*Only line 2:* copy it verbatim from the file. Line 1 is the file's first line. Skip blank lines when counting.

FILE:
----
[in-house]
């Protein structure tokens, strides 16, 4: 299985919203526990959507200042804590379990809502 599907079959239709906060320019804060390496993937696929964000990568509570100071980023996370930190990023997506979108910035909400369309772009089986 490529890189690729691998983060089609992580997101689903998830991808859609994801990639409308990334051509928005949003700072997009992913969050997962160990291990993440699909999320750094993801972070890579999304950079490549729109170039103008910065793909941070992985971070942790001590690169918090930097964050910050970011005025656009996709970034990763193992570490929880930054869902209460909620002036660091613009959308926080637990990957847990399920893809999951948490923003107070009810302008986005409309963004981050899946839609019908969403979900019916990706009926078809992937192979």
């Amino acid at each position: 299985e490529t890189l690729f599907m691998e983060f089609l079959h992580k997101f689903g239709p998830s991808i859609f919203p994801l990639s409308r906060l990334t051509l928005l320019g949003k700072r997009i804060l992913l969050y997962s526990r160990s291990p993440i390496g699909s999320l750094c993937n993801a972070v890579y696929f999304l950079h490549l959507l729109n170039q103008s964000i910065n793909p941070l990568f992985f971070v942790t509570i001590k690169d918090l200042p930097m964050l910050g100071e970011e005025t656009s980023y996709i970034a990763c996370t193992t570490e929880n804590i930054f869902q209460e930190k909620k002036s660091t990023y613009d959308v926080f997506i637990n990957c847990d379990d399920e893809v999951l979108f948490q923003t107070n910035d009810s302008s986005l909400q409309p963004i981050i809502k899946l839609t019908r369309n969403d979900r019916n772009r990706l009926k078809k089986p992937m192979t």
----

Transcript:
């Protein structure tokens, strides 16, 4: 299985919203526990959507200042804590379990809502 599907079959239709906060320019804060390496993937696929964000990568509570100071980023996370930190990023997506979108910035909400369309772009089986 490529890189690729691998983060089609992580997101689903998830991808859609994801990639409308990334051509928005949003700072997009992913969050997962160990291990993440699909999320750094993801972070890579999304950079490549729109170039103008910065793909941070992985971070942790001590690169918090930097964050910050970011005025656009996709970034990763193992570490929880930054869902209460909620002036660091613009959308926080637990990957847990399920893809999951948490923003107070009810302008986005409309963004981050899946839609019908969403979900019916990706009926078809992937192979």